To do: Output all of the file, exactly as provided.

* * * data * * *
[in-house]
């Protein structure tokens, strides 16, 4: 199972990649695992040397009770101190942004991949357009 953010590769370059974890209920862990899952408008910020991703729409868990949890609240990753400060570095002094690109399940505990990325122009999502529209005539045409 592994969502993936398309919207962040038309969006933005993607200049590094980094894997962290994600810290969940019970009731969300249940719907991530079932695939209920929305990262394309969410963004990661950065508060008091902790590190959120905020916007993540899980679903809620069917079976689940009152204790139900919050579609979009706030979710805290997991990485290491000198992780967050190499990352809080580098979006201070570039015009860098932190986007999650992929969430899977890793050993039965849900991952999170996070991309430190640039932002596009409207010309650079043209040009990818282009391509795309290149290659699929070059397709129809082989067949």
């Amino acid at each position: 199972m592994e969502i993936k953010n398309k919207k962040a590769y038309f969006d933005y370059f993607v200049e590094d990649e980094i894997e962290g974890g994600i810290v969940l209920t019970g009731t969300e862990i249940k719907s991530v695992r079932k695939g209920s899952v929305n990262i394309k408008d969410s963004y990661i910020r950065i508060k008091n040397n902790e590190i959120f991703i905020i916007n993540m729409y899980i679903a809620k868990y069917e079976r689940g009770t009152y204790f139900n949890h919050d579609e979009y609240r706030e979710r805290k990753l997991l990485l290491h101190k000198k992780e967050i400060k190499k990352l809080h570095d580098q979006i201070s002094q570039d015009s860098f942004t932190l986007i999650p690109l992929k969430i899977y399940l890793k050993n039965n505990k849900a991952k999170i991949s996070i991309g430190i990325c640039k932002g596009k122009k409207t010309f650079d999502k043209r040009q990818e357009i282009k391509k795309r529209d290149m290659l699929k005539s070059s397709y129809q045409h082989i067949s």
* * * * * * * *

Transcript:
[in-house]
């Protein structure tokens, strides 16, 4: 199972990649695992040397009770101190942004991949357009 953010590769370059974890209920862990899952408008910020991703729409868990949890609240990753400060570095002094690109399940505990990325122009999502529209005539045409 592994969502993936398309919207962040038309969006933005993607200049590094980094894997962290994600810290969940019970009731969300249940719907991530079932695939209920929305990262394309969410963004990661950065508060008091902790590190959120905020916007993540899980679903809620069917079976689940009152204790139900919050579609979009706030979710805290997991990485290491000198992780967050190499990352809080580098979006201070570039015009860098932190986007999650992929969430899977890793050993039965849900991952999170996070991309430190640039932002596009409207010309650079043209040009990818282009391509795309290149290659699929070059397709129809082989067949």
């Amino acid at each position: 199972m592994e969502i993936k953010n398309k919207k962040a590769y038309f969006d933005y370059f993607v200049e590094d990649e980094i894997e962290g974890g994600i810290v969940l209920t019970g009731t969300e862990i249940k719907s991530v695992r079932k695939g209920s899952v929305n990262i394309k408008d969410s963004y990661i910020r950065i508060k008091n040397n902790e590190i959120f991703i905020i916007n993540m729409y899980i679903a809620k868990y069917e079976r689940g009770t009152y204790f139900n949890h919050d579609e979009y609240r706030e979710r805290k990753l997991l990485l290491h101190k000198k992780e967050i400060k190499k990352l809080h570095d580098q979006i201070s002094q570039d015009s860098f942004t932190l986007i999650p690109l992929k969430i899977y399940l890793k050993n039965n505990k849900a991952k999170i991949s996070i991309g430190i990325c640039k932002g596009k122009k409207t010309f650079d999502k043209r040009q990818e357009i282009k391509k795309r529209d290149m290659l699929k005539s070059s397709y129809q045409h082989i067949s």